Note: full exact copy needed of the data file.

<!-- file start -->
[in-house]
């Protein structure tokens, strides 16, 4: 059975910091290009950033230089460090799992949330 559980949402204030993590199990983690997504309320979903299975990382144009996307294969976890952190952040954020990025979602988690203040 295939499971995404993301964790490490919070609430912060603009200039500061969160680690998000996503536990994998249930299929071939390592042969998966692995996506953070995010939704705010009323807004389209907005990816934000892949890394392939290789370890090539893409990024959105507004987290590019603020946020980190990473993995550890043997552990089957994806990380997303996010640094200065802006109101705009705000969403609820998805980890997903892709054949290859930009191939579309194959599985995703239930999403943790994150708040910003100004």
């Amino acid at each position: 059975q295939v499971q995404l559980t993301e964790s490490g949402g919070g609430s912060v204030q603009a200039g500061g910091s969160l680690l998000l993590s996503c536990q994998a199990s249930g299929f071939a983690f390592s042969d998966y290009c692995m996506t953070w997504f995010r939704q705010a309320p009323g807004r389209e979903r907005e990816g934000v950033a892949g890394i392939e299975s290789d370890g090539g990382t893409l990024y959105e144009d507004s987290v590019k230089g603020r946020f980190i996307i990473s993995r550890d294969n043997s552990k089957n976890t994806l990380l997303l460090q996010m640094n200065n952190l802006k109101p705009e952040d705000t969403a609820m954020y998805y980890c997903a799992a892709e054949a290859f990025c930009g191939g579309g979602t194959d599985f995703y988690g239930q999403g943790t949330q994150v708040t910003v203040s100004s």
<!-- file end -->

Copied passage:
[in-house]
């Protein structure tokens, strides 16, 4: 059975910091290009950033230089460090799992949330 559980949402204030993590199990983690997504309320979903299975990382144009996307294969976890952190952040954020990025979602988690203040 295939499971995404993301964790490490919070609430912060603009200039500061969160680690998000996503536990994998249930299929071939390592042969998966692995996506953070995010939704705010009323807004389209907005990816934000892949890394392939290789370890090539893409990024959105507004987290590019603020946020980190990473993995550890043997552990089957994806990380997303996010640094200065802006109101705009705000969403609820998805980890997903892709054949290859930009191939579309194959599985995703239930999403943790994150708040910003100004």
């Amino acid at each position: 059975q295939v499971q995404l559980t993301e964790s490490g949402g919070g609430s912060v204030q603009a200039g500061g910091s969160l680690l998000l993590s996503c536990q994998a199990s249930g299929f071939a983690f390592s042969d998966y290009c692995m996506t953070w997504f995010r939704q705010a309320p009323g807004r389209e979903r907005e990816g934000v950033a892949g890394i392939e299975s290789d370890g090539g990382t893409l990024y959105e144009d507004s987290v590019k230089g603020r946020f980190i996307i990473s993995r550890d294969n043997s552990k089957n976890t994806l990380l997303l460090q996010m640094n200065n952190l802006k109101p705009e952040d705000t969403a609820m954020y998805y980890c997903a799992a892709e054949a290859f990025c930009g191939g579309g979602t194959d599985f995703y988690g239930q999403g943790t949330q994150v708040t910003v203040s100004s």